20 Percent Of Goldman Sachs Loan And Credit Card Customers Request Pause On Monthly Payments
Up to a fifth of borrowers have asked investment bank, Goldman Sachs, to defer monthly payments on loans and credit cards.
About one in six small businesses that have loans with Bank of America are now in some sort of payment deferral program, the bank said Wednesday, according to ABC News. Bank of America said last week that 3 percent of consumers with auto loans had asked to defer payments, as had 3 percent of its consumer and small business card customers, as of April 8, FT reported.
JPMorgan Chase said last week that about 4 percent of its mortgage customers had asked for forbearance and that it had “approved payment relief for hundreds of thousands of accounts across consumer lending.”
Wells Fargo said it was deferring payments and waiving fees for more than 1.3 million consumer and small business customers as of April 10. The bank has more than 30 million customers, suggesting about 4.3 percent of them have taken up offers of forbearance, FT reported.
Wells Fargo analyst Mike Mayo said a higher rate of forbearance “could be an indicator of inferior underwriting but could also be indicative of an extra effort to work with customers through a period that would be deemed transient”.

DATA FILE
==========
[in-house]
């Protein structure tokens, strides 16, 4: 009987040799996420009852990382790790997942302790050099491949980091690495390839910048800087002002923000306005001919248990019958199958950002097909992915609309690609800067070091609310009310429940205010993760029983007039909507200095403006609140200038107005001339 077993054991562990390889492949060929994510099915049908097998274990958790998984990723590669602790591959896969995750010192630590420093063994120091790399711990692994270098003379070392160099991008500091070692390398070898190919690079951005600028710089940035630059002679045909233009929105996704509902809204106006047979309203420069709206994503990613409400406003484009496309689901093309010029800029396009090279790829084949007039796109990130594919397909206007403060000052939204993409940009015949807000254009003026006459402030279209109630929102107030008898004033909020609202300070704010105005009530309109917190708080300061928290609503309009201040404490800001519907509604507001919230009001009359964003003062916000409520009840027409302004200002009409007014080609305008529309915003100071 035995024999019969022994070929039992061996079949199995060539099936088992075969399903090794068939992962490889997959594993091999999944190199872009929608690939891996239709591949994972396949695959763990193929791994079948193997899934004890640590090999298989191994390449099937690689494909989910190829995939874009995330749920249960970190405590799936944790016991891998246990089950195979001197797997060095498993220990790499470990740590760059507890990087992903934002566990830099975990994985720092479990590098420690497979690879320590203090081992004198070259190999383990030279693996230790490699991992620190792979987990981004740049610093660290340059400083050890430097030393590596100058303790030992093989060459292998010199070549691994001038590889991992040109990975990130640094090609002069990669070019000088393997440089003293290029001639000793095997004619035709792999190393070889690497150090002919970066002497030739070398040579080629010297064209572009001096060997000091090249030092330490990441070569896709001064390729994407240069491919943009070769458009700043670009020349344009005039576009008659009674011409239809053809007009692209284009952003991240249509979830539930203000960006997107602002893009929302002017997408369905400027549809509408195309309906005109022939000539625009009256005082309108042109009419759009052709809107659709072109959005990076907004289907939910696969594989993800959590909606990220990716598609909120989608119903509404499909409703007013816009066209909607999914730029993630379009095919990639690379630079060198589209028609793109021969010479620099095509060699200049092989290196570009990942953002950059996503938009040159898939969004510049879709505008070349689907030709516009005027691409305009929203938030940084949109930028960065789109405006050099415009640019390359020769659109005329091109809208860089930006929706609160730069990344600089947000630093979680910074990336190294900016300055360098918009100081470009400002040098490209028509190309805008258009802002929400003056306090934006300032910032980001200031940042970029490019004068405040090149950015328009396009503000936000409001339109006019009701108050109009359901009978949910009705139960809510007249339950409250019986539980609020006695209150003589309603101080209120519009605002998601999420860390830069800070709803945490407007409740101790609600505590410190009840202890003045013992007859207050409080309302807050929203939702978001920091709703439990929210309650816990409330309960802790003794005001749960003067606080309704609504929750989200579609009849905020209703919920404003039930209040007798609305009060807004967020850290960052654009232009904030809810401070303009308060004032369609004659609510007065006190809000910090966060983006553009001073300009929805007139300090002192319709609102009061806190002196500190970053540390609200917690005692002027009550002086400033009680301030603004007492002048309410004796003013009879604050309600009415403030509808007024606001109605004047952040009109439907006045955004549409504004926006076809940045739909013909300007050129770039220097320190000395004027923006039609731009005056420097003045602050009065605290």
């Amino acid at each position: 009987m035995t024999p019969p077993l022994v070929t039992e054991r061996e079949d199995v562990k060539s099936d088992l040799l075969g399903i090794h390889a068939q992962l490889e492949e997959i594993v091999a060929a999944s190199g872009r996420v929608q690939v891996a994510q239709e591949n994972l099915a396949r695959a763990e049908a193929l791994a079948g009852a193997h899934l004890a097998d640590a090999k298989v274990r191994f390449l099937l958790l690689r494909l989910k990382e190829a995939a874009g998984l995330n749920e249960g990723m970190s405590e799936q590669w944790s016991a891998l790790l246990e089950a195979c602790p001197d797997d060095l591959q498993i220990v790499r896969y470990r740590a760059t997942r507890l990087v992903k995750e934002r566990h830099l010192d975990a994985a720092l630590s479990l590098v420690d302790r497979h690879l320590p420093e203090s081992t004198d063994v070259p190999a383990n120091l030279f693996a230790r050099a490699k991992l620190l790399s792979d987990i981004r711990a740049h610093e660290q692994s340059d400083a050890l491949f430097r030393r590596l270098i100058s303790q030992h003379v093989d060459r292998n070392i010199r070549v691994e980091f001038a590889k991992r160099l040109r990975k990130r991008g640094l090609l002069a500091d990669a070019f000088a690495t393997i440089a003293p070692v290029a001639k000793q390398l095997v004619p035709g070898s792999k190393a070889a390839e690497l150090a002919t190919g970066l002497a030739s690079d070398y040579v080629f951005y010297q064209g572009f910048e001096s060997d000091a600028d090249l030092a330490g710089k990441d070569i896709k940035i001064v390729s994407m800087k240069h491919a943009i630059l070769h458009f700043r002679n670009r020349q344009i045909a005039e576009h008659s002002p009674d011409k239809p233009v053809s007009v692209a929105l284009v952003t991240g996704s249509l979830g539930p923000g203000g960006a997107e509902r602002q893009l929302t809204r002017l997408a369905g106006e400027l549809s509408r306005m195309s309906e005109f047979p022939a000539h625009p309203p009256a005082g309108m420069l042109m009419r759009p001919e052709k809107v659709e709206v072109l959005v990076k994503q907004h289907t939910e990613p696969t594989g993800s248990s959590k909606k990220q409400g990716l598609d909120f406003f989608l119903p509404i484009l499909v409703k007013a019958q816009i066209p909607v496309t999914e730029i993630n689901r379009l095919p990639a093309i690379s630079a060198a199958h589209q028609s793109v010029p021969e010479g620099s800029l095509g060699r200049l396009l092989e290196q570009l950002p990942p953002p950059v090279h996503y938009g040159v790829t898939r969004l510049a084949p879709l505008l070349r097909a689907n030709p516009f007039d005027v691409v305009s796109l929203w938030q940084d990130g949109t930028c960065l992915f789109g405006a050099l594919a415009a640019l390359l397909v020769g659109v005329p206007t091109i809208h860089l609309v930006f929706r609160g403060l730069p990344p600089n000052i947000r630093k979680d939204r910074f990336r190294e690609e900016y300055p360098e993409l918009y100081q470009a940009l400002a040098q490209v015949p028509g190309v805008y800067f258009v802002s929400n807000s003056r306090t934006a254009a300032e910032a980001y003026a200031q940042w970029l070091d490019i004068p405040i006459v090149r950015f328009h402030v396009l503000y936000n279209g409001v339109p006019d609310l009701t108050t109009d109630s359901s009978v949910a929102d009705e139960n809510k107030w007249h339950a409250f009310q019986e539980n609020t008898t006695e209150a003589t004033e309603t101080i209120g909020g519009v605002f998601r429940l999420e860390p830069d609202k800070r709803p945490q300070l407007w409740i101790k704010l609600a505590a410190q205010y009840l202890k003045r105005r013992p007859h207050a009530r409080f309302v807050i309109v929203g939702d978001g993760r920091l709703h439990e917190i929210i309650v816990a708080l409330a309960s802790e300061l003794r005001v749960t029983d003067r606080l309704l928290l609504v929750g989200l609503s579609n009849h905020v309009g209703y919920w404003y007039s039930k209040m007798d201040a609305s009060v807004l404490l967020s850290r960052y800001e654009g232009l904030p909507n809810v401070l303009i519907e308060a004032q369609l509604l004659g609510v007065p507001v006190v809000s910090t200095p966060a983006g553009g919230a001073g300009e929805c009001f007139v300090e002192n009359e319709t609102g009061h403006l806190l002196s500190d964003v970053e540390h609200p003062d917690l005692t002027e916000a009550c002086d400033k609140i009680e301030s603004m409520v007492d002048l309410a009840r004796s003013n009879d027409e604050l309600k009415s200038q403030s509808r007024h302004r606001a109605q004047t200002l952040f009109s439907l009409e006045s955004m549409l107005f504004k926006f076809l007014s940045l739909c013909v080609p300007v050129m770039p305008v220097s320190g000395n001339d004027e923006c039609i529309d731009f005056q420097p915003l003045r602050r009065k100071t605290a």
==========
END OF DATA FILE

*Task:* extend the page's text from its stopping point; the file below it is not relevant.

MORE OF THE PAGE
The U.S. economy is at a virtual standstill and most economists and bank CEOs expect the U.S. to go through a depression, ABC reported. Second-quarter gross domestic product is expected to drop as much as 40 percent and the unemployment rate to rise as high as 25 percent.
Consumer spending accounts for about 70 percent of U.S. GDP. Retail sales fell by 8.7 percent in March, the worst monthly drop on record, according to sales data from the government.
Goldman Sachs’ quarter-one profit dropped by 46 percent from 2019 due to significant losses on its own investments as well as a buildup in reserves for potential loan defaults, ABC News reported. Goldman’s provisions for loan losses more than tripled to $937 million in Q1.
Bank of America and Citigroup said last week that their profits fell more than 40 percent in Q1 as both set aside billions of dollars for potentially bad loans. JPMorgan Chase and Wells Fargo also set aside large amounts to cover loan losses.
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“These programs aren’t automatic,” said Ted Rossman, an industry analyst at Bankrate. “You need to ask, and with long phone wait times reported, online chat and social media may be better options.”